Arkansas Poultry Farms Prepare To Protect Flocks From Mild Bird Flu

Jun 25, 2013

Poultry owners in Arkansas are taking steps to safeguard flocks from a mild strain of bird flu.

Last week, state health officials reported that a low-pathogenic strain of avian influenza was found on a poultry farm in Scott County.

Though experts with the state’s Livestock and Poultry Commission say the outbreak was isolated to one farm, Dustan Clark, a veterinarian with the University of Arkansas Division of Agriculture, says farmers must take appropriate precautions to prevent the spread of diseases. 

"An avian influenza outbreak can potentially lead to financial and flock losses for poultry producers and owners," Clark said. "Flock owners must do all they can to spot these illnesses and ultimately promote the basic hygiene and sanitation practices necessary to end them."

The H7N7 low-pathogen avian flu was found on a farm in western Arkansas that supplies birds to Tyson Foods, Inc. In a flock of 9,000; testing found about eight birds had the flu.

The birds that showed positive signs of having the virus were euthanized and the eggs the produced were destroyed. State officials say this strain of flu does not pose a threat to humans.

To prevent the spread of the bird flu virus and other diseases, Dustan Clark recommends the following practices:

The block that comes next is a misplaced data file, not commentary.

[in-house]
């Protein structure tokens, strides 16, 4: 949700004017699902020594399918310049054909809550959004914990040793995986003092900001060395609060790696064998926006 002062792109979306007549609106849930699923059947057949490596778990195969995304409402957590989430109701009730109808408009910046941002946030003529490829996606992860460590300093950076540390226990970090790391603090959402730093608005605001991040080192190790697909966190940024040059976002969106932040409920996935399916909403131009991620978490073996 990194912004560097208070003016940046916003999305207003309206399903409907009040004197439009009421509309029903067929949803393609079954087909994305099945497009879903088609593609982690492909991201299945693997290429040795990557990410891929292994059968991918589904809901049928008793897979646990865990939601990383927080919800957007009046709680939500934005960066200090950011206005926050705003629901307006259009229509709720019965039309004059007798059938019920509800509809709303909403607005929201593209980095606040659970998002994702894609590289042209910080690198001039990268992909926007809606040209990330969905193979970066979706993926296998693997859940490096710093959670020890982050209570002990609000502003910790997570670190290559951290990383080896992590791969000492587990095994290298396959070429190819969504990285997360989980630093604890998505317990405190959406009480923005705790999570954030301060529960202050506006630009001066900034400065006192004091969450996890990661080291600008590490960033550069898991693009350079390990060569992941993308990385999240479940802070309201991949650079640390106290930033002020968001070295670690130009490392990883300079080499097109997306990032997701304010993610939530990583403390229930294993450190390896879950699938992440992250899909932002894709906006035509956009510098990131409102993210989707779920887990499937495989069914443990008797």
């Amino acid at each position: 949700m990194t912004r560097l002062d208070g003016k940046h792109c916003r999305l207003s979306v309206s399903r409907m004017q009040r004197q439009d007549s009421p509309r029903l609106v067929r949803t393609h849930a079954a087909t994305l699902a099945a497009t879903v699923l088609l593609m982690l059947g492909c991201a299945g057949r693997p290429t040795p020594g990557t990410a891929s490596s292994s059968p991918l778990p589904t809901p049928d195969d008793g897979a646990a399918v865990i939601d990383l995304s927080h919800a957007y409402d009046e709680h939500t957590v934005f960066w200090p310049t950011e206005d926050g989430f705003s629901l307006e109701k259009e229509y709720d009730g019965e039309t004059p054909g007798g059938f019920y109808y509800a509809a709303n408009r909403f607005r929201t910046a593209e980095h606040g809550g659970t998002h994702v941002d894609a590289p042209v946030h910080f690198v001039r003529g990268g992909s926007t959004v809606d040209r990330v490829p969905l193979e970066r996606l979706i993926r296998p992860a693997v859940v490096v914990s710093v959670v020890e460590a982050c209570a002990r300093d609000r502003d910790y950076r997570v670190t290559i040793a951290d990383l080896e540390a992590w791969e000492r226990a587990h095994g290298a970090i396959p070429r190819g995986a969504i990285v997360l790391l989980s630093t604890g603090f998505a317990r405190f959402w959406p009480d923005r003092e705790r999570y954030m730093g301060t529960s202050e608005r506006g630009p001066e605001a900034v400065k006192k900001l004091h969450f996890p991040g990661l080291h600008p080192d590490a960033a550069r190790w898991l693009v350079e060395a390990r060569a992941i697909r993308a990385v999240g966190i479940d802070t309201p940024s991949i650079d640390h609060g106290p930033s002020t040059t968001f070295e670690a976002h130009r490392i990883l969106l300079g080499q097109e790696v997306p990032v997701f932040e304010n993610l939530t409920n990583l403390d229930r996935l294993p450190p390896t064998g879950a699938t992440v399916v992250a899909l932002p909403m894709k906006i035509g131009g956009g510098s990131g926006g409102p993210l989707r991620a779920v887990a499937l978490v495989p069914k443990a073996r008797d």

1. Do not allow visitors on the farm or in the poultry houses.
  2. All farm personnel should wear separate clothing (including shoes, boots, hats, gloves, etc.) on the farm. Clothes used on the farm should stay on the farm.
  3. Completely change all clothing after caring for the flock, and wash hands and arms thoroughly before leaving the premises.
  4. Do not visit other poultry farms or flocks or have contact with any other species of birds.
  5. Keep all poultry houses securely locked. Lock all houses from the inside while working inside.
  6. All equipment, crates, coops, etc. should be thoroughly cleaned and disinfected before and after use.
  7. All essential visitors (owners, feed delivery personnel, poultry catchers and haulers, service men, etc.) are to wear protective outer clothing, such as coveralls, boots, and headgear prior to being allowed near the poultry flock or farm.
  8. Monitor all vehicles (service, feed delivery, poultry delivery or removal, etc.) entering the premises to determine if they have been properly cleaned and disinfected. This includes disinfection of the tires and vehicle undercarriage.
  9. Sick and dying birds should be submitted to a diagnostic laboratory for proper diagnosis of the problem.
  10. Dead birds are to be properly disposed of by burial, incineration or other approved method.
  11. Any person handling wild game (especially waterfowl) must completely change clothing and shower or bathe before entering the premises.
  12. Do not borrow equipment, vehicles, etc. from another poultry farm.
  13. Remember to use basic hygiene to prevent contracting any influenza virus. This includes covering your mouth when you cough and/or sneeze and then washing your hands with soap and water afterwards.
  14. Properly handle and cook all poultry for consumption to an internal temperature of at least 165 degrees Fahrenheit.